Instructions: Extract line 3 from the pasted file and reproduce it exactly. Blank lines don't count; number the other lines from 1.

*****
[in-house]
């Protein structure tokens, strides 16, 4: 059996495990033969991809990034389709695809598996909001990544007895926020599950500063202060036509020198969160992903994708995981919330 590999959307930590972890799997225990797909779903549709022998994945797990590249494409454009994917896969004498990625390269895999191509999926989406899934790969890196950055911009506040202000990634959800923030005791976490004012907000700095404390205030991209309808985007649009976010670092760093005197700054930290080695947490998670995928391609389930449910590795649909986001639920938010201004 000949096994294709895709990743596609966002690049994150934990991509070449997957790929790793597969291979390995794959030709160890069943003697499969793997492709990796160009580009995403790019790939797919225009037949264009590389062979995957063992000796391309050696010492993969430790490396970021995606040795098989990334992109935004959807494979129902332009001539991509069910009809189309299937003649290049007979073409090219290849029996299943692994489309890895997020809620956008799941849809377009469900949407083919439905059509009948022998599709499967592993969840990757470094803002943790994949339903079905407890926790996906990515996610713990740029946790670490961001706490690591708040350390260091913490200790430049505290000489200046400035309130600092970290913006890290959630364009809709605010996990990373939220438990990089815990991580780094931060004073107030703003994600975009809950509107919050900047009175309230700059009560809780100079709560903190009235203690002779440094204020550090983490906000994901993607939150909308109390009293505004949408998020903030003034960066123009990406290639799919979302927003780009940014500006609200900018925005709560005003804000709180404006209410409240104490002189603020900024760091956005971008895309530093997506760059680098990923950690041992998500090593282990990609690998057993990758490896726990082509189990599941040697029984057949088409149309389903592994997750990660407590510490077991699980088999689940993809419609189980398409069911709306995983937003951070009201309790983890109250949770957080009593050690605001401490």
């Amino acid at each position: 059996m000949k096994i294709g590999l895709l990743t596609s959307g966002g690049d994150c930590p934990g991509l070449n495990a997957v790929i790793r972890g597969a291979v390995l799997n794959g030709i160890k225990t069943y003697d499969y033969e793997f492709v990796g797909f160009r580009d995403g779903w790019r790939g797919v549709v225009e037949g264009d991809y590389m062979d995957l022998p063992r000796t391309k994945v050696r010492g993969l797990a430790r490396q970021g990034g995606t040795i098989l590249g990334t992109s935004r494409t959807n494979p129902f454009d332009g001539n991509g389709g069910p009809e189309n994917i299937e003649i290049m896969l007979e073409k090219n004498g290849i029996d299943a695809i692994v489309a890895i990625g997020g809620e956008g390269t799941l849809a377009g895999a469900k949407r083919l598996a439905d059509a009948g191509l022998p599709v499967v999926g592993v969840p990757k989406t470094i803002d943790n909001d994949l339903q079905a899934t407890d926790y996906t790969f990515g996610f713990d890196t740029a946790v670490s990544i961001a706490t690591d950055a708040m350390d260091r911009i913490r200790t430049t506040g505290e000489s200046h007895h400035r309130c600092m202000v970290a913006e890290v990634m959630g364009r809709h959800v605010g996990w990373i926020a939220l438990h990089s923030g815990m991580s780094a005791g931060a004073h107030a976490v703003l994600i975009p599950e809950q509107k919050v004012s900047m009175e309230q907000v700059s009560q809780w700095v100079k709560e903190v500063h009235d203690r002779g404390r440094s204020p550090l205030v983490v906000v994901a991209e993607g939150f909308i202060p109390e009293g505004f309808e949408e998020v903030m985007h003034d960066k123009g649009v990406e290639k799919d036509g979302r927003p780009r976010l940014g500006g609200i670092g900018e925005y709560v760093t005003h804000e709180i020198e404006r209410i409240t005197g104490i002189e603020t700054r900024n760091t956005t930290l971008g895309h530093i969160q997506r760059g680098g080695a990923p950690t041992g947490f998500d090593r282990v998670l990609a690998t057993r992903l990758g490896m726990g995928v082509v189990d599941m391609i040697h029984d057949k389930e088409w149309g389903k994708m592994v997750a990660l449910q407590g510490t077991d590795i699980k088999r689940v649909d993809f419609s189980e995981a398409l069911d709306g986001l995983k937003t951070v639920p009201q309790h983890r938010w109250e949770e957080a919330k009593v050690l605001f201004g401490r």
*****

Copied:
């Amino acid at each position: 059996m000949k096994i294709g590999l895709l990743t596609s959307g966002g690049d994150c930590p934990g991509l070449n495990a997957v790929i790793r972890g597969a291979v390995l799997n794959g030709i160890k225990t069943y003697d499969y033969e793997f492709v990796g797909f160009r580009d995403g779903w790019r790939g797919v549709v225009e037949g264009d991809y590389m062979d995957l022998p063992r000796t391309k994945v050696r010492g993969l797990a430790r490396q970021g990034g995606t040795i098989l590249g990334t992109s935004r494409t959807n494979p129902f454009d332009g001539n991509g389709g069910p009809e189309n994917i299937e003649i290049m896969l007979e073409k090219n004498g290849i029996d299943a695809i692994v489309a890895i990625g997020g809620e956008g390269t799941l849809a377009g895999a469900k949407r083919l598996a439905d059509a009948g191509l022998p599709v499967v999926g592993v969840p990757k989406t470094i803002d943790n909001d994949l339903q079905a899934t407890d926790y996906t790969f990515g996610f713990d890196t740029a946790v670490s990544i961001a706490t690591d950055a708040m350390d260091r911009i913490r200790t430049t506040g505290e000489s200046h007895h400035r309130c600092m202000v970290a913006e890290v990634m959630g364009r809709h959800v605010g996990w990373i926020a939220l438990h990089s923030g815990m991580s780094a005791g931060a004073h107030a976490v703003l994600i975009p599950e809950q509107k919050v004012s900047m009175e309230q907000v700059s009560q809780w700095v100079k709560e903190v500063h009235d203690r002779g404390r440094s204020p550090l205030v983490v906000v994901a991209e993607g939150f909308i202060p109390e009293g505004f309808e949408e998020v903030m985007h003034d960066k123009g649009v990406e290639k799919d036509g979302r927003p780009r976010l940014g500006g609200i670092g900018e925005y709560v760093t005003h804000e709180i020198e404006r209410i409240t005197g104490i002189e603020t700054r900024n760091t956005t930290l971008g895309h530093i969160q997506r760059g680098g080695a990923p950690t041992g947490f998500d090593r282990v998670l990609a690998t057993r992903l990758g490896m726990g995928v082509v189990d599941m391609i040697h029984d057949k389930e088409w149309g389903k994708m592994v997750a990660l449910q407590g510490t077991d590795i699980k088999r689940v649909d993809f419609s189980e995981a398409l069911d709306g986001l995983k937003t951070v639920p009201q309790h983890r938010w109250e949770e957080a919330k009593v050690l605001f201004g401490r």